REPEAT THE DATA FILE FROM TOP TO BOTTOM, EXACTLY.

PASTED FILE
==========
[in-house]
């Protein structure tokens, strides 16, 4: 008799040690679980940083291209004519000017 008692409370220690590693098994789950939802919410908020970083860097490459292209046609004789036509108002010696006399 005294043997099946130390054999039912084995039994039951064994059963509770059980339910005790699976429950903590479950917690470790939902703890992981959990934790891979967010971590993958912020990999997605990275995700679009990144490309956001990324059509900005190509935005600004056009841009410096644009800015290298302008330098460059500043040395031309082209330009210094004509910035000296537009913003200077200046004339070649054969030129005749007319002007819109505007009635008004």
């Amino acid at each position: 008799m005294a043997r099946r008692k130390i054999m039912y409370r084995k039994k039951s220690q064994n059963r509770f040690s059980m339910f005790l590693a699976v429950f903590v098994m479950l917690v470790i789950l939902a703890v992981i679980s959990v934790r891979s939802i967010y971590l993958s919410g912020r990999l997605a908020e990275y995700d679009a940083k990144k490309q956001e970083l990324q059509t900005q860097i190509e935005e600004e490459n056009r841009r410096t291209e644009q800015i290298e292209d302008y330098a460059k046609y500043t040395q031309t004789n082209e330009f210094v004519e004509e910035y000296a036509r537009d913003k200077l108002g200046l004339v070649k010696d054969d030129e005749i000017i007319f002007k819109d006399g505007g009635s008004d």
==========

[in-house]
């Protein structure tokens, strides 16, 4: 008799040690679980940083291209004519000017 008692409370220690590693098994789950939802919410908020970083860097490459292209046609004789036509108002010696006399 005294043997099946130390054999039912084995039994039951064994059963509770059980339910005790699976429950903590479950917690470790939902703890992981959990934790891979967010971590993958912020990999997605990275995700679009990144490309956001990324059509900005190509935005600004056009841009410096644009800015290298302008330098460059500043040395031309082209330009210094004509910035000296537009913003200077200046004339070649054969030129005749007319002007819109505007009635008004």
């Amino acid at each position: 008799m005294a043997r099946r008692k130390i054999m039912y409370r084995k039994k039951s220690q064994n059963r509770f040690s059980m339910f005790l590693a699976v429950f903590v098994m479950l917690v470790i789950l939902a703890v992981i679980s959990v934790r891979s939802i967010y971590l993958s919410g912020r990999l997605a908020e990275y995700d679009a940083k990144k490309q956001e970083l990324q059509t900005q860097i190509e935005e600004e490459n056009r841009r410096t291209e644009q800015i290298e292209d302008y330098a460059k046609y500043t040395q031309t004789n082209e330009f210094v004519e004509e910035y000296a036509r537009d913003k200077l108002g200046l004339v070649k010696d054969d030129e005749i000017i007319f002007k819109d006399g505007g009635s008004d």